This bike lane is really new. It was just put down in the last year or so. New York City is just massively expanding its bike lane network. It’s increased by about 200 miles in the last 2 years or so. So a lot of these bike lanes are brand new. One of the results is the numbers of cyclists in the city has jumped like…I think it was more than 100% since 2000, 35% in the last year. People are really, increasingly just getting out on bikes.

How does that change your neighbourhood?

One of the things you can see now…you can really see at a lot of schools now in the neighbourhoods, a lot of parents are taking their kids to school on bikes. That’s not something we used to see very much. In fact, you’d see the opposite. You’d just see massive traffic jams every morning as parents dropped off their kids in cars. That’s a big change. People feeling comfortable enough to take their kids to school on a bike.

That means you don’t get this kind of massive traffic jam in front of every school in the neighbourhood. And the streets are more useable for people who are going to work or riding the bus. So, from a traffic perspective it’s a real benefit. It’s also nice because, when we’re out here on the bike, you can really just stop and chat with people. You’re not just ensconced in this three ton kind of plastic glass bubble. And you do feel kind of more connected to the neighbourhood in a very tangible way.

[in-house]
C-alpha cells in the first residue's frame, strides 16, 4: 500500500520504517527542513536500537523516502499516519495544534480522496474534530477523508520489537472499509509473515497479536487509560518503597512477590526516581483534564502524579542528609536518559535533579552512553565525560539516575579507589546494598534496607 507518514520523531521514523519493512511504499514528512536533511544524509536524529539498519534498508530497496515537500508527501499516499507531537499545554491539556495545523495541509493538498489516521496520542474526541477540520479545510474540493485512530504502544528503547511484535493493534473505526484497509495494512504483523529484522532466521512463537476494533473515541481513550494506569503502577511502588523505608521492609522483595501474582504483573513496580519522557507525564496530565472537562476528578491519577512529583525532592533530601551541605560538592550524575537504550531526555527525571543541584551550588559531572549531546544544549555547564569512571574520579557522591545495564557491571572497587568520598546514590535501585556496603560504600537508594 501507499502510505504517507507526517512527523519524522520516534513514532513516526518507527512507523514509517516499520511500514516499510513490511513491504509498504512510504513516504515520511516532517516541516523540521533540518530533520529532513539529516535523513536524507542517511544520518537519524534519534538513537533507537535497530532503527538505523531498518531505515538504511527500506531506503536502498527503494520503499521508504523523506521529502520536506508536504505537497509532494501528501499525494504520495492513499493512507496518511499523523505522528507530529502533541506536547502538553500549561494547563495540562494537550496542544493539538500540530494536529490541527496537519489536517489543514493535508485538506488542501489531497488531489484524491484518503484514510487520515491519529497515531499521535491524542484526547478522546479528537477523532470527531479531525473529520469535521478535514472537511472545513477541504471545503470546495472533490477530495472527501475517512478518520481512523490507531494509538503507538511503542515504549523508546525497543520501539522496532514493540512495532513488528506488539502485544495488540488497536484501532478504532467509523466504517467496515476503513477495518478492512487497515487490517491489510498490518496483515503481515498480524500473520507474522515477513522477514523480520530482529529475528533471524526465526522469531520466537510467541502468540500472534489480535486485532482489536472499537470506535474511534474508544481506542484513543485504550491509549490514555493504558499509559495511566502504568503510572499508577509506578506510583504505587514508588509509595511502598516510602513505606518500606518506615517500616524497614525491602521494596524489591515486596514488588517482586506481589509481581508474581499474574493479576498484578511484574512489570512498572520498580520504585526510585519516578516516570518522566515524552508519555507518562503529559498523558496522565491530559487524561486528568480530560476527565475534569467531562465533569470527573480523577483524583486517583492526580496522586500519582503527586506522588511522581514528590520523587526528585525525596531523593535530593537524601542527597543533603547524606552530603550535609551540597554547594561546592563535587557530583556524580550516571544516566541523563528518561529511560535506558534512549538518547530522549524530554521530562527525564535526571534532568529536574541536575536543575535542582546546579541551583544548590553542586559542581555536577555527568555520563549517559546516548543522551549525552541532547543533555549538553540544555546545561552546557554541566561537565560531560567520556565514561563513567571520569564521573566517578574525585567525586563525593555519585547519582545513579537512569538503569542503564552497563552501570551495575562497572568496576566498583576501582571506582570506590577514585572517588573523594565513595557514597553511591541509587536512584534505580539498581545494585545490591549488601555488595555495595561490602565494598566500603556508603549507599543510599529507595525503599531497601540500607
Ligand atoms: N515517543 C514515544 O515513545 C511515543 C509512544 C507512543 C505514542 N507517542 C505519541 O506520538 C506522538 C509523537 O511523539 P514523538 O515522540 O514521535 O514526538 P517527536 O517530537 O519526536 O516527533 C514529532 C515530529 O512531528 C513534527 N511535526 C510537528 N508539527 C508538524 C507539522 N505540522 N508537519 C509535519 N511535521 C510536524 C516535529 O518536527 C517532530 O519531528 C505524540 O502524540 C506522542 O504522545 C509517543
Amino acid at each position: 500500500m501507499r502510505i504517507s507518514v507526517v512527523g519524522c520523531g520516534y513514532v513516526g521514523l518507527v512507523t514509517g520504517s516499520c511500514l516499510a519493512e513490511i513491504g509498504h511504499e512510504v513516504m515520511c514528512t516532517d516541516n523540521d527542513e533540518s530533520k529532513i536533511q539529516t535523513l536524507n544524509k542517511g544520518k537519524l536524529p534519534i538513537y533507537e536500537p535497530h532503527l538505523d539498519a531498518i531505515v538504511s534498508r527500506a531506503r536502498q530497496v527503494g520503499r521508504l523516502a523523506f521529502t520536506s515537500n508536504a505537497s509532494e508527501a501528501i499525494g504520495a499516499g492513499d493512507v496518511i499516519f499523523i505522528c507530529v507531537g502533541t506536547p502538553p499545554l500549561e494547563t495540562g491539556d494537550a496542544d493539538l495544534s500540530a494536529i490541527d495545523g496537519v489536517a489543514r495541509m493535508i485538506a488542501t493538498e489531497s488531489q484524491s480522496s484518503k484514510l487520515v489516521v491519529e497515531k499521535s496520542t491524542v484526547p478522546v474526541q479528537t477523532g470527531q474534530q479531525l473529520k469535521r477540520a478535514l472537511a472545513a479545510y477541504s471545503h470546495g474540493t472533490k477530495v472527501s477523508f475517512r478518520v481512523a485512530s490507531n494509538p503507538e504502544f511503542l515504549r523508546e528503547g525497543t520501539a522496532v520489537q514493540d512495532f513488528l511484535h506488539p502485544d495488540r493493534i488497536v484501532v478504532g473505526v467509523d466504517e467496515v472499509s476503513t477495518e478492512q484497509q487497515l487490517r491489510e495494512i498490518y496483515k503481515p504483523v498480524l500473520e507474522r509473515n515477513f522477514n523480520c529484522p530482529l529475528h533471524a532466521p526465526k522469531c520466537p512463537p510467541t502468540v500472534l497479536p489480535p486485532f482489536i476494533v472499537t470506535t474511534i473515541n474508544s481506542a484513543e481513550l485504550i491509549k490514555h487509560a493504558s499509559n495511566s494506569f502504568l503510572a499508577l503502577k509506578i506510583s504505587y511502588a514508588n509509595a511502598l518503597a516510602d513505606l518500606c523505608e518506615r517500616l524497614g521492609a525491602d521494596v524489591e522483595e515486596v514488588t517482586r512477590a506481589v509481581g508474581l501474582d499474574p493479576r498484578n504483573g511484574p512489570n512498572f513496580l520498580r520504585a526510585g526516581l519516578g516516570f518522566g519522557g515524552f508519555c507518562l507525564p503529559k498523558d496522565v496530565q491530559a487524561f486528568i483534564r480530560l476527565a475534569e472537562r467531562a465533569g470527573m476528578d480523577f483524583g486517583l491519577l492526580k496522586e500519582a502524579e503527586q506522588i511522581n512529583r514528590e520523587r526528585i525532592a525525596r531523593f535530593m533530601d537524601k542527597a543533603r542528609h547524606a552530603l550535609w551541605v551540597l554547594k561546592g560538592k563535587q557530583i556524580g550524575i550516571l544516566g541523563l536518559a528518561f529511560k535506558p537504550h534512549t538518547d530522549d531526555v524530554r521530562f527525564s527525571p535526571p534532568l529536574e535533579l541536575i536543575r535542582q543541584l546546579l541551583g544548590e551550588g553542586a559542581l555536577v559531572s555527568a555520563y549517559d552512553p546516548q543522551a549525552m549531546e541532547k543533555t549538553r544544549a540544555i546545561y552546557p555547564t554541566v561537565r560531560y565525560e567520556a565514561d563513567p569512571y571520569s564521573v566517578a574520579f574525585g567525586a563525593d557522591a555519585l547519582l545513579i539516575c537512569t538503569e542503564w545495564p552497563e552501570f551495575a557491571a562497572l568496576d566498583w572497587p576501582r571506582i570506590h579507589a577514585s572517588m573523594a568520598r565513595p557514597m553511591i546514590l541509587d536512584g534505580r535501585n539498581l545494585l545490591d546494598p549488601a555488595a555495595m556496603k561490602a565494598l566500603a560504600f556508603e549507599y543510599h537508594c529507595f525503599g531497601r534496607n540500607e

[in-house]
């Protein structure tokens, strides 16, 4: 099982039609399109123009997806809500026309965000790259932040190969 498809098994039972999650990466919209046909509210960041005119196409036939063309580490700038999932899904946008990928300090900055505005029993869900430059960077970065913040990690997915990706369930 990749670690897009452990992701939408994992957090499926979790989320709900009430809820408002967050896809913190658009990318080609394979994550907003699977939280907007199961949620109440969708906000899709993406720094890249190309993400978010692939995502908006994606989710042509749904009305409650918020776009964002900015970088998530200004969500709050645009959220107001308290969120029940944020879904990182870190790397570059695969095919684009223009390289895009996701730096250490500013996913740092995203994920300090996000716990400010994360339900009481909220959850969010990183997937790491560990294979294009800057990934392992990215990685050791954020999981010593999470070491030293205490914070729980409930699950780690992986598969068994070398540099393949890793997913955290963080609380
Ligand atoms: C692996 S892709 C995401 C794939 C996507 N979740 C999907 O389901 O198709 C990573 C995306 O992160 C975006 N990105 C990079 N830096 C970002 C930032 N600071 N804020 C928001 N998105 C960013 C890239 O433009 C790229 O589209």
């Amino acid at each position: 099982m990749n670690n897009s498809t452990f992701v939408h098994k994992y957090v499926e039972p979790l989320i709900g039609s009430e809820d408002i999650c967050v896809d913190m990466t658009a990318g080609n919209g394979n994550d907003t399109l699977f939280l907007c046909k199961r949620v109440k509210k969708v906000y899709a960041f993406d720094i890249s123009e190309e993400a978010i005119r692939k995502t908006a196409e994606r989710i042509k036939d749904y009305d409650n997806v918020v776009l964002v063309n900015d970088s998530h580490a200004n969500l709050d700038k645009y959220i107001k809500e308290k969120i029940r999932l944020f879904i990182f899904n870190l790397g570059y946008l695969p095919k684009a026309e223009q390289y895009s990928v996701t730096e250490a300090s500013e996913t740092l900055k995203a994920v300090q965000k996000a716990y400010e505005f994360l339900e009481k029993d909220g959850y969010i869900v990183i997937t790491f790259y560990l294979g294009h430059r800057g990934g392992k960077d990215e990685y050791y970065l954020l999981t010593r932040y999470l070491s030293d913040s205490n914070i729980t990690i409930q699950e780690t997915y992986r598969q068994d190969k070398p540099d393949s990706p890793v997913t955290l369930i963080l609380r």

Aren’t bike lanes controversial, though?

Yeah, the debates over bike lanes in New York City are just intense and ongoing and it’s kind of incredible because the bike lanes, actually, for the most part, don’t take anything away from motorists. Up here on 5th Avenue, in Brooklyn, I worked really hard, actually, to get the city to install that bike lane and walked up and down the street, got signatures from about 120 merchants saying they�d like the bike lane. But now some of the merchants are saying that the bike lane is preventing their customers from loading and unloading, you know, in front of the stores. But essentially what they’re saying is like, we want to be able to double park for free and this bike lane is in the way of our illegal double parking.

Sometimes, too, it just gets so profoundly cultural. We just had a big fight over these new bike lanes that went in over in Williamsburg Brooklyn which has a very large Hasidic Jewish population. And one of the issues they raised was that too many young women biking with their arms showing were going to be coming through the neighbourhood now that these bike lanes were here. And it’s like, okay, so the city has to think of everything.

What do you see as the future for cyclists here?

I’m pretty convinced that 15 years from now New York City will be one of the best bike cities in the world, and that we’ll see something like a quarter of all the trips in parts of Manhattan being done by bike. I think we’ll see a huge percentage of trips being done by bike. I mean, this city is relatively flat, it’s compact. We actually have tons of street space to use for bikes if we choose to do so. And it’s perfectly suited for the bicycle. I think that’s hard for a lot of people to imagine, but I really think 15, 20 years from now we’ll look back and we’ll just be like, wow, I can’t believe we had so many cars on the street, what were we thinking back in 2008, 2009? Why did we think that was a good way to get around town?